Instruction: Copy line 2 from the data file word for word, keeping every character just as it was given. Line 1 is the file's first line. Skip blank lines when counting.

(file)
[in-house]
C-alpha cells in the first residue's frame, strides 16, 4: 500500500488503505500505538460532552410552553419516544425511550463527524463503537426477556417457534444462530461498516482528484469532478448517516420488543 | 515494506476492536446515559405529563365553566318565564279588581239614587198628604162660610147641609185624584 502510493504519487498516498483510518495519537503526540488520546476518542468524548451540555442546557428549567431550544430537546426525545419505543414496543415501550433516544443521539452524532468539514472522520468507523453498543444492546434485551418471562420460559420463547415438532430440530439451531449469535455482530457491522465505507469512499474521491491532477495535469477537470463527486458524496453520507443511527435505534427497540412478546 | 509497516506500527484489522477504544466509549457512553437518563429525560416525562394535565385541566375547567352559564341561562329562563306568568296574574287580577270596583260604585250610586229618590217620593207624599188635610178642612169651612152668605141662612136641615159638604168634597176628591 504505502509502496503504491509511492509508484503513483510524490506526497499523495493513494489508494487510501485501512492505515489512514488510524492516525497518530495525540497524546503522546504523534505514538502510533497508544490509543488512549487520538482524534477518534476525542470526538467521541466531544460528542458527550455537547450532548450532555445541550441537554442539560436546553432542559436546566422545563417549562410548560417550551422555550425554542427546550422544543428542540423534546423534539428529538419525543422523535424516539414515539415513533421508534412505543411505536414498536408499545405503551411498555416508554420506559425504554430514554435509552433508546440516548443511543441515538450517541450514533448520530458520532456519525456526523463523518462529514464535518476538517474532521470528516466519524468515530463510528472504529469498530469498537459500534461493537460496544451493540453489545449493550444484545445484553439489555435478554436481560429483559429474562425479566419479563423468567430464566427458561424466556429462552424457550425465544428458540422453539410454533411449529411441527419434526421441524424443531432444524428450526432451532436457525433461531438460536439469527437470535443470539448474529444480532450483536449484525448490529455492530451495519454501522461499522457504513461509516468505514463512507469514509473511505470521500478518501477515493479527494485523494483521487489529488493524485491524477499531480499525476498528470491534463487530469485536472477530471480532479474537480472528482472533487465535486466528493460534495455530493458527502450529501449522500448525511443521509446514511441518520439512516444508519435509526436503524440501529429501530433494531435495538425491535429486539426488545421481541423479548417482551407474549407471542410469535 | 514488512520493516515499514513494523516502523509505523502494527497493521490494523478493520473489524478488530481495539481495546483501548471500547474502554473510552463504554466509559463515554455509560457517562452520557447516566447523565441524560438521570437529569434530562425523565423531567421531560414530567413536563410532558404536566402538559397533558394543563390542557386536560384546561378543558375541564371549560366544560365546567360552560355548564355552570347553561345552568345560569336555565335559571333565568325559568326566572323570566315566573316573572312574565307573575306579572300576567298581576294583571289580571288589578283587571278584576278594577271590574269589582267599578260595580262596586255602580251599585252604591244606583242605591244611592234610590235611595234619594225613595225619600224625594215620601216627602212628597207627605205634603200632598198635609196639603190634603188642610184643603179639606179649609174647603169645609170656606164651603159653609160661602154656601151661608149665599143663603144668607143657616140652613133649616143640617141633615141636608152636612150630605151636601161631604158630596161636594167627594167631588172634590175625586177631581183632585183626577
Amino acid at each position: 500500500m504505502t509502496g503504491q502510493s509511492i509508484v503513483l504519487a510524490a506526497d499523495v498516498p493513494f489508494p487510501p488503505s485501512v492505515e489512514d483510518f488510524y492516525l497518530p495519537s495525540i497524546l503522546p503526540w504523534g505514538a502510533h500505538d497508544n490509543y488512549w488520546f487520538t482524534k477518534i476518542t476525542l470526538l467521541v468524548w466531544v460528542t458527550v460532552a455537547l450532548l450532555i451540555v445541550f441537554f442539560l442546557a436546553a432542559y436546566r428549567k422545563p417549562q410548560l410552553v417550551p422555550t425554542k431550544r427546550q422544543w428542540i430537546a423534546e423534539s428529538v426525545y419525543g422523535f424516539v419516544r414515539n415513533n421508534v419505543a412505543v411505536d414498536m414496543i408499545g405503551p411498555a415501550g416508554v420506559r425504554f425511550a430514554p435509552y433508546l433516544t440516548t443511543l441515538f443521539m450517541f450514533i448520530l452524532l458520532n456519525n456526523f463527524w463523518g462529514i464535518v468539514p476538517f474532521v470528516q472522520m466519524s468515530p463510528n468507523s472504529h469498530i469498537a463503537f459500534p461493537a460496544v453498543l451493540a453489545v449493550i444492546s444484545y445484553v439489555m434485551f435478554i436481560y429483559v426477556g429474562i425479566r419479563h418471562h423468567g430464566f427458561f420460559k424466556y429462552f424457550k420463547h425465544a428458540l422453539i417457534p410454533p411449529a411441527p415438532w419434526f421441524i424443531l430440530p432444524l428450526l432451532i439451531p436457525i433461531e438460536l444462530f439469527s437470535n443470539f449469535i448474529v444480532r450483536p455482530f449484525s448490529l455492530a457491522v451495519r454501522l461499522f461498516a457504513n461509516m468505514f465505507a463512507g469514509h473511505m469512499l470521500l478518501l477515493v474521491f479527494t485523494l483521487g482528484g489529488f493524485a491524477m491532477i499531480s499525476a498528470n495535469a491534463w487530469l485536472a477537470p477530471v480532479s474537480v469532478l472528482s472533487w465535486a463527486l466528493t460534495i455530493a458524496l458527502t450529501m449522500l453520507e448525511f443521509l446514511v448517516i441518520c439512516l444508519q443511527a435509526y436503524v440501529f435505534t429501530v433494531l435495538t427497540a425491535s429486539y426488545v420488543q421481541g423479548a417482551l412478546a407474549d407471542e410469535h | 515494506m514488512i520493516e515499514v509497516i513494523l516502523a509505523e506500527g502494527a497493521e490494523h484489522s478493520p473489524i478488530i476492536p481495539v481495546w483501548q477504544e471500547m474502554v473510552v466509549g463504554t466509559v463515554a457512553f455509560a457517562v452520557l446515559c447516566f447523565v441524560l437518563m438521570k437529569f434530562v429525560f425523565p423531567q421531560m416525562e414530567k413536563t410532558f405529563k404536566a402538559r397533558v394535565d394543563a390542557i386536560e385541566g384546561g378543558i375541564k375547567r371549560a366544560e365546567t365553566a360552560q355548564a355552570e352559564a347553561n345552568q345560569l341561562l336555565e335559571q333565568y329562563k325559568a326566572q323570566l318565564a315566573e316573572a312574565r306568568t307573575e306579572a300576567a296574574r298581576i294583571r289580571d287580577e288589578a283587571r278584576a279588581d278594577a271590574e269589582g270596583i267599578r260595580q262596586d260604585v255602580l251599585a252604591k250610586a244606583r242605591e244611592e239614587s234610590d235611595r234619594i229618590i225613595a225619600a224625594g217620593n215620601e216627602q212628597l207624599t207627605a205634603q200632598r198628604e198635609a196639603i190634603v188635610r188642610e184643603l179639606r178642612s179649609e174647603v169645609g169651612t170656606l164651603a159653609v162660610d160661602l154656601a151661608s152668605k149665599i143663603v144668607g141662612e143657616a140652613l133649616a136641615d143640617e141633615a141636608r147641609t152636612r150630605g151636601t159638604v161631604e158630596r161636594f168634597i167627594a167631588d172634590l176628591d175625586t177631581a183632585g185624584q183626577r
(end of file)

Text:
C-alpha cells in the first residue's frame, strides 16, 4: 500500500488503505500505538460532552410552553419516544425511550463527524463503537426477556417457534444462530461498516482528484469532478448517516420488543 | 515494506476492536446515559405529563365553566318565564279588581239614587198628604162660610147641609185624584 502510493504519487498516498483510518495519537503526540488520546476518542468524548451540555442546557428549567431550544430537546426525545419505543414496543415501550433516544443521539452524532468539514472522520468507523453498543444492546434485551418471562420460559420463547415438532430440530439451531449469535455482530457491522465505507469512499474521491491532477495535469477537470463527486458524496453520507443511527435505534427497540412478546 | 509497516506500527484489522477504544466509549457512553437518563429525560416525562394535565385541566375547567352559564341561562329562563306568568296574574287580577270596583260604585250610586229618590217620593207624599188635610178642612169651612152668605141662612136641615159638604168634597176628591 504505502509502496503504491509511492509508484503513483510524490506526497499523495493513494489508494487510501485501512492505515489512514488510524492516525497518530495525540497524546503522546504523534505514538502510533497508544490509543488512549487520538482524534477518534476525542470526538467521541466531544460528542458527550455537547450532548450532555445541550441537554442539560436546553432542559436546566422545563417549562410548560417550551422555550425554542427546550422544543428542540423534546423534539428529538419525543422523535424516539414515539415513533421508534412505543411505536414498536408499545405503551411498555416508554420506559425504554430514554435509552433508546440516548443511543441515538450517541450514533448520530458520532456519525456526523463523518462529514464535518476538517474532521470528516466519524468515530463510528472504529469498530469498537459500534461493537460496544451493540453489545449493550444484545445484553439489555435478554436481560429483559429474562425479566419479563423468567430464566427458561424466556429462552424457550425465544428458540422453539410454533411449529411441527419434526421441524424443531432444524428450526432451532436457525433461531438460536439469527437470535443470539448474529444480532450483536449484525448490529455492530451495519454501522461499522457504513461509516468505514463512507469514509473511505470521500478518501477515493479527494485523494483521487489529488493524485491524477499531480499525476498528470491534463487530469485536472477530471480532479474537480472528482472533487465535486466528493460534495455530493458527502450529501449522500448525511443521509446514511441518520439512516444508519435509526436503524440501529429501530433494531435495538425491535429486539426488545421481541423479548417482551407474549407471542410469535 | 514488512520493516515499514513494523516502523509505523502494527497493521490494523478493520473489524478488530481495539481495546483501548471500547474502554473510552463504554466509559463515554455509560457517562452520557447516566447523565441524560438521570437529569434530562425523565423531567421531560414530567413536563410532558404536566402538559397533558394543563390542557386536560384546561378543558375541564371549560366544560365546567360552560355548564355552570347553561345552568345560569336555565335559571333565568325559568326566572323570566315566573316573572312574565307573575306579572300576567298581576294583571289580571288589578283587571278584576278594577271590574269589582267599578260595580262596586255602580251599585252604591244606583242605591244611592234610590235611595234619594225613595225619600224625594215620601216627602212628597207627605205634603200632598198635609196639603190634603188642610184643603179639606179649609174647603169645609170656606164651603159653609160661602154656601151661608149665599143663603144668607143657616140652613133649616143640617141633615141636608152636612150630605151636601161631604158630596161636594167627594167631588172634590175625586177631581183632585183626577